What top European marketers really think about platforms and influencers

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This week, we gathered 50 executives from brands and technology companies from Germany, Europe and the United States in Berlin at Digiday’s first European brand summit.

During the summit, brands met in working group meetings to discuss their greatest challenges: agencies, platform relationships and internal organization. These meetings were held under the Chatham House Rule — on the record, without attribution of names or companies. Here are the candid thoughts shared during those meetings.

Life with the duopoly
“Working closely with Google has really been effective for us. They’ve been great partners. We’re using scientific tools with Google to measure the effectiveness of our content.”

“I can venture into Snapchat, but if I can reach 80 percent of the world’s population through those two platforms, I’ll focus there. I want to make sure I’m getting significant eyeballs, and you can do it most efficiently with Google and Facebook. Until I learn otherwise, that’s where I’ll focus.”

“[Facebook] is skewing the results, but you get the reach. What I’m missing with Facebook is an understanding of what’s moving the needle. You can’t really understand what’s working.”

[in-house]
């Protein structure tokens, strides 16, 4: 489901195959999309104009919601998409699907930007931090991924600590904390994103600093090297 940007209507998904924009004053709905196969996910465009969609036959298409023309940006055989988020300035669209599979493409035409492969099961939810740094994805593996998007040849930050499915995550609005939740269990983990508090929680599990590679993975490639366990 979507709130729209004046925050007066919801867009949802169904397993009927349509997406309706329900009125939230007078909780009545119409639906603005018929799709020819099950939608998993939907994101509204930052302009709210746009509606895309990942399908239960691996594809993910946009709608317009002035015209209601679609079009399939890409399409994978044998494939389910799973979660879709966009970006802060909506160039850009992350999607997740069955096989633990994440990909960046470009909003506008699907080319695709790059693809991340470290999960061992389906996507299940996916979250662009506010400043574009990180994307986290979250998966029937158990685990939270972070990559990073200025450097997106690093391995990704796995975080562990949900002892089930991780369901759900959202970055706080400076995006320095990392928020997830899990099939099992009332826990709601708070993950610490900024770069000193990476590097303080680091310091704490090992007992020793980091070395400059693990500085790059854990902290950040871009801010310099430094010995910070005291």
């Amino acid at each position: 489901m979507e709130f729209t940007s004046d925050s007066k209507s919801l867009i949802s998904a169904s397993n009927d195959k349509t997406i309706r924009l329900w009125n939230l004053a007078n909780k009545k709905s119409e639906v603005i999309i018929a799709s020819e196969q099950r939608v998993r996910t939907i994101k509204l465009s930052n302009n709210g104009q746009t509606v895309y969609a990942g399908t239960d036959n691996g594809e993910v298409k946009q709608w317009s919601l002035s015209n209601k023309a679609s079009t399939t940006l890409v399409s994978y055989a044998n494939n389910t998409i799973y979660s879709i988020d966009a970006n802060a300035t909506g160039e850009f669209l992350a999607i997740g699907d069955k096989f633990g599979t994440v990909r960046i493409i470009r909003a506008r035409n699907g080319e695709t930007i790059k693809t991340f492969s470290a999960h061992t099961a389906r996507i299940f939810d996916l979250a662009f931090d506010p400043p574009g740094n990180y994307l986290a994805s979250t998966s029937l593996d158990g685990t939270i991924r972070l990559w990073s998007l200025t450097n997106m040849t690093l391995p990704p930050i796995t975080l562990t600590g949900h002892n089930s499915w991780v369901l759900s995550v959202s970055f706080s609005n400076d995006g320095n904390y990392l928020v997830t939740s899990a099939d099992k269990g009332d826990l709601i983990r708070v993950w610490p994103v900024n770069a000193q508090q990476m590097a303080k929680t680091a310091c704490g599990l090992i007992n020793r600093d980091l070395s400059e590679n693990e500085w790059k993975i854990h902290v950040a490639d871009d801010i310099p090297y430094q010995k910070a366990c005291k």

“I don’t like working with Facebook, but I have to.”

“Facebook versus Google, I’d go with Google every time. Facebook changes so quickly. What you’ve built to fix something one month, they’ll go and change it to monetize, monetize, monetize. Google, you know what you’re getting. It’s almost like Facebook doesn’t know how to monetize its own product properly.”

“If you look at the reach you get on Facebook, you can’t understand why you’re not seeing it on sales.”

The Amazon effect
“Amazon is the democratization of a lot of categories. In the beauty category, you don’t exist unless you’re on Amazon. They’re more of a frenemy from the pricing standpoint.”

“The tricky thing about Amazon is they have an inherent conflict of interest. They buy from us, but they want to sell advertising to us. When you talk to them, you don’t know what their interest is. Amazon is a two-way relationship.”

“Something important to understand about Amazon is there are four Amazon brands competing against each other.”

“[Amazon] is more enemy than friend.”

Snapchat’s promise
“We’re seeing Snapchat as a platform where we have to be, but through partners like influencers. The lenses are kind of boring for kids now.”

“Similar to Facebook, they’ve launched a great social platform, but how do you get any brand impact from that?”

The influencer bubble
“How can we judge if an influencer is worth being paid for? We were approached by a 17-year-old who wanted 1,000 euros. Is this the right person? How can I judge whether this is something I should do or not do?”

“Most influencers are like ad vendors. They’re running so much content from brands. You have to be able to control it. Usually they’re like banners.”

“There are so many influencers talking about your brand, but they’re not even thought of as influencers. They’re just not trying to make money off it. Tapping into those influencers has been great for us.”

 

The post What top European marketers really think about platforms and influencers appeared first on Digiday.

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